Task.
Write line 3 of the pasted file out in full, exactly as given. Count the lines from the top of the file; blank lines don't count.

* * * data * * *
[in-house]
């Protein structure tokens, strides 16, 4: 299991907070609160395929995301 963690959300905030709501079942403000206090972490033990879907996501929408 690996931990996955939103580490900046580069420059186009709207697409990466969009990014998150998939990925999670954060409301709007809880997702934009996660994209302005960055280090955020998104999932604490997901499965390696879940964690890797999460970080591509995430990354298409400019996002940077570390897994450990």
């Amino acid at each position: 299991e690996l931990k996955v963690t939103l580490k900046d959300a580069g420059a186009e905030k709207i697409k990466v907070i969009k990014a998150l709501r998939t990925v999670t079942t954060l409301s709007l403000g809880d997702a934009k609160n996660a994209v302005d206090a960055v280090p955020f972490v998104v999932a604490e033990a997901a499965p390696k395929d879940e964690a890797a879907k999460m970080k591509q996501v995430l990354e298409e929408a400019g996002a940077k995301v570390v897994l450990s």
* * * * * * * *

């Amino acid at each position: 299991e690996l931990k996955v963690t939103l580490k900046d959300a580069g420059a186009e905030k709207i697409k990466v907070i969009k990014a998150l709501r998939t990925v999670t079942t954060l409301s709007l403000g809880d997702a934009k609160n996660a994209v302005d206090a960055v280090p955020f972490v998104v999932a604490e033990a997901a499965p390696k395929d879940e964690a890797a879907k999460m970080k591509q996501v995430l990354e298409e929408a400019g996002a940077k995301v570390v897994l450990s």